Women have to be on high alert at all times. “Is this person socially-awkward, friendly and harmless or should I be calculating an escape to stay alive and safe?”
It was a Beautiful Spring Day.
I was watching my step,
Careful with my camera.
Don’t fall. Don’t fall.
Suddenly I hear it,
That shrill sound. That whistle.
Call of the predator.
into my Beautiful Spring Day.
Now I’m alert.
No longer focused on my steps.
Which escape route should I take?
Is this man harmless or unsafe?
Are his friend accomplices or amused witnesses?
I could fight him,
but could I fight three?
Why is this street so quiet?
Where is my phone?
Where did all of the pedestrians go?
Ignore his words while you calculate your escape.
Could my dog jump out to help if I needed?
Would I be heard if I screamed and–
I know that I’m pretty.
I don’t need your compliments.
I didn’t dress for your pleasure.
Finally at my car.
Lock the doors.
I just wanted to enjoy a Beautiful Spring Day.
I was outside at 4 PM this afternoon. It was a decently busy street. Several cars and pedestrians had passed by and I was just finishing up taking some photos for a real estate listing. I had just put my things into my car so that I didn’t have to worry about them while I took the last few photos that I needed. I walked about two car lengths away from my vehicle to get the right angle and as I was taking the shot, I heard someone whistle at me and the hairs went up on the back of my neck. There is an innate survival instinct that lives inside of women. We have learned to quiet it, “Don’t be such a crazy person, he’s just being nice.” But it should be allowed to roar.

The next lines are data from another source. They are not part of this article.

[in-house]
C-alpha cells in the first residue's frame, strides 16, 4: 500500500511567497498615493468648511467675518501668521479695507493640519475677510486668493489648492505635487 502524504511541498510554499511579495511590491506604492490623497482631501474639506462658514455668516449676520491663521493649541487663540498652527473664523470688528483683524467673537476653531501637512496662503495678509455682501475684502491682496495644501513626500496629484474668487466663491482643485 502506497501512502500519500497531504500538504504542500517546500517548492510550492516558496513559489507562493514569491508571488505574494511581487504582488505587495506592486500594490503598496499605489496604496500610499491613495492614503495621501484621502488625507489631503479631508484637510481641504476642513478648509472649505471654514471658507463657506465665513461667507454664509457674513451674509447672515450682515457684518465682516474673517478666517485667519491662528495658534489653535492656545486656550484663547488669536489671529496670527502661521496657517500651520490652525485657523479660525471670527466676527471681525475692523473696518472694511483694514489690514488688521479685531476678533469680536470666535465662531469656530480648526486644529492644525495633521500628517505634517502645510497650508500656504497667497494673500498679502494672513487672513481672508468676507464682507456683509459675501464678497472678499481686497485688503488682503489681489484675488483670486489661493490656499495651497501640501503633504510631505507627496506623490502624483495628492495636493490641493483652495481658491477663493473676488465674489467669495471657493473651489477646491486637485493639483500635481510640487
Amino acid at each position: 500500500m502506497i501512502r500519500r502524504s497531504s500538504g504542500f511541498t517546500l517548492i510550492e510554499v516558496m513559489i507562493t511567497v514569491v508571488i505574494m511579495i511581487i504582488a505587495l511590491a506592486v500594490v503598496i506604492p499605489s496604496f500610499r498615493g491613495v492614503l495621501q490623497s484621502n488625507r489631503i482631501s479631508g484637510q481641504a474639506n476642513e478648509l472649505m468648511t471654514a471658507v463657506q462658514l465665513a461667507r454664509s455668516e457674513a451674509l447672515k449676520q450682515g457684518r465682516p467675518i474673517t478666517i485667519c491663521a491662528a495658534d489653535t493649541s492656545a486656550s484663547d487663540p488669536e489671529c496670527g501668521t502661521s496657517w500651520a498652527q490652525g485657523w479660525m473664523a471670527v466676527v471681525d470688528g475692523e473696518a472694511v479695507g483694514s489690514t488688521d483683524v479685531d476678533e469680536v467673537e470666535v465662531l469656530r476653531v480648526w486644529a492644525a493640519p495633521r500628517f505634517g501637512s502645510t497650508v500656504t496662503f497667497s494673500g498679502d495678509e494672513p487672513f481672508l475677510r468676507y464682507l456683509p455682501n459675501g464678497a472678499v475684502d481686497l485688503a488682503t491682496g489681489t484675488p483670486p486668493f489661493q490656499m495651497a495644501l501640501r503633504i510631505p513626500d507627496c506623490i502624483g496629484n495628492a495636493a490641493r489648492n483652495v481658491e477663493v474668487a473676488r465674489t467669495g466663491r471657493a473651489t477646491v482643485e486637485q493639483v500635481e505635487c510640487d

This man stood between me and my car. He stood too close. He looked at me too eagerly. He asked questions that were none of his business. When I stepped back to reclaim my personal space, I saw two men standing in the area from which he had come. They were just observing. I looked around. Suddenly, I was I was keenly aware of several details. My phone was in the car with my other belongings. The once busy street was eerily silent. I had opened the windows as wide as they would go for my dogs. I calculated best, worse, and the worst scenarios and started to envision my plan of attack. Would I throw my camera in his face, race around him and jump in my car? Should I tell him to shut up and risk angering him into violence? Was he just an awkward and harmless old man, brought up with the misguided belief that the way he was talking somehow pleased women?
Dear people who think that the world is “too sensitive” and that “you can’t even say hi to a pretty girl these days”,
Get over it.
We’re learning to listen to the lioness inside who roars to protect us, and she will not be silenced.